The 2020 coronavirus pandemic is the deadliest public health threat in a century and perhaps the most consequential event since the Second World War. It is not only an epidemiological threat, but a systemic crisis affecting the political, social, and economic structures of modern life. What lessons does the Great Influenza of 1918 hold for our time? As governments around the world begin to open up, what are the soundest strategies for mitigation, risk management, and for preparation for the possibility of a second wave? What are reasonable expectations for the development of a vaccine? And what can be done to build a long-term international strategy that combats the virus and safeguards economies?

Join us for a panel conversation with John Barry, Harvey Fineberg, Kathleen Sebelius, and Aaron David Miller as they discuss the challenges of pandemic and the pathways out of the crisis.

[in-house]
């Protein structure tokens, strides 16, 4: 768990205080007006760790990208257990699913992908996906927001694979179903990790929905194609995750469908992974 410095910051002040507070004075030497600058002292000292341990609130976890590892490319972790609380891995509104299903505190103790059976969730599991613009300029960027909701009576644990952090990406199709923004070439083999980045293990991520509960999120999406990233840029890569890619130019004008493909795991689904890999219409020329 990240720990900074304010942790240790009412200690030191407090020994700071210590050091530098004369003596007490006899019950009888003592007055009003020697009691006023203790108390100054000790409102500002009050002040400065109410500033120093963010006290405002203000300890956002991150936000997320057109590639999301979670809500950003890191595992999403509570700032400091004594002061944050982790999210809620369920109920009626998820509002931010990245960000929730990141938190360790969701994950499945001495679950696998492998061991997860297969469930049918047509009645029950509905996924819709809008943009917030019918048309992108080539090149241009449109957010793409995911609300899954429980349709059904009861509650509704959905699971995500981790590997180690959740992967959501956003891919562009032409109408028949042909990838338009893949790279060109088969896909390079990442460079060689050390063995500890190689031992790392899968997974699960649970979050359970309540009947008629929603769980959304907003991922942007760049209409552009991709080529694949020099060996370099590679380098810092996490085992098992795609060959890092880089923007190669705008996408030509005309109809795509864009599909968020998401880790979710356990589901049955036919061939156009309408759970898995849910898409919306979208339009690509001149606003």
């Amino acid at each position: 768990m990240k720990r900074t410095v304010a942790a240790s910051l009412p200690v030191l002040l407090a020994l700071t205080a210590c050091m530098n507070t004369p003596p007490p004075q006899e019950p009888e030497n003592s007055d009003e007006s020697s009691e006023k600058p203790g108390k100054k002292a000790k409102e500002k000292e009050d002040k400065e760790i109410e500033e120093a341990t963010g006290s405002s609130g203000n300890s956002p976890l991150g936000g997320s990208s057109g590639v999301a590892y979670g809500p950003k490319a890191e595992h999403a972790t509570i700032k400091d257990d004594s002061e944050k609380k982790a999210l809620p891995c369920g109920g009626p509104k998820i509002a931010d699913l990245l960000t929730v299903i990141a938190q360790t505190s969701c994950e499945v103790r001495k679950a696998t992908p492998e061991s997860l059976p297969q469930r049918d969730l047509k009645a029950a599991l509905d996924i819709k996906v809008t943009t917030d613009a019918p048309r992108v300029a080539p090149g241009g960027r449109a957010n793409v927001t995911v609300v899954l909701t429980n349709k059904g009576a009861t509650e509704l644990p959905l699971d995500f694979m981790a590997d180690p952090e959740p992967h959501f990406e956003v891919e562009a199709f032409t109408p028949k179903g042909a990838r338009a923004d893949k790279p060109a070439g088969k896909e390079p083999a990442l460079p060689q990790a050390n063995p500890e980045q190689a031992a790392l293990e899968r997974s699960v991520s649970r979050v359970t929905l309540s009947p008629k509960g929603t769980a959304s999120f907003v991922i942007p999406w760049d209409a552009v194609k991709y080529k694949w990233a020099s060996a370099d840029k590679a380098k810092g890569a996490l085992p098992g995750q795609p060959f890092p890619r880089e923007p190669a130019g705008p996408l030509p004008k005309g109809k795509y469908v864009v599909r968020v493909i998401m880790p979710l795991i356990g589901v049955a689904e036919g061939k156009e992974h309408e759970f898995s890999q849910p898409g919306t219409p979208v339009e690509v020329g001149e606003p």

John Barry

John Barry is the author of The Great Influenza: The Story of the Deadliest Pandemic in History and a professor at the Tulane University School of Public Health and Tropical Medicine.

Harvey V. Fineberg

Harvey V. Fineberg is president of the Gordon and Betty Moore Foundation and co-author of The Epidemic That Never Was. He is also a trustee and former board chair of the Carnegie Endowment for International Peace.

Kathleen Sebelius

Kathleen Sebelius is the former U.S. Secretary of Health and Human Services, serves on the boards of directors of several health care companies, and continues policy work with the Kaiser Family Foundation and as co-leader of the Health Strategy Group for the Aspen Institute.

Aaron David Miller

Aaron David Miller is a senior fellow at the Carnegie Endowment for International Peace, focusing on US foreign policy.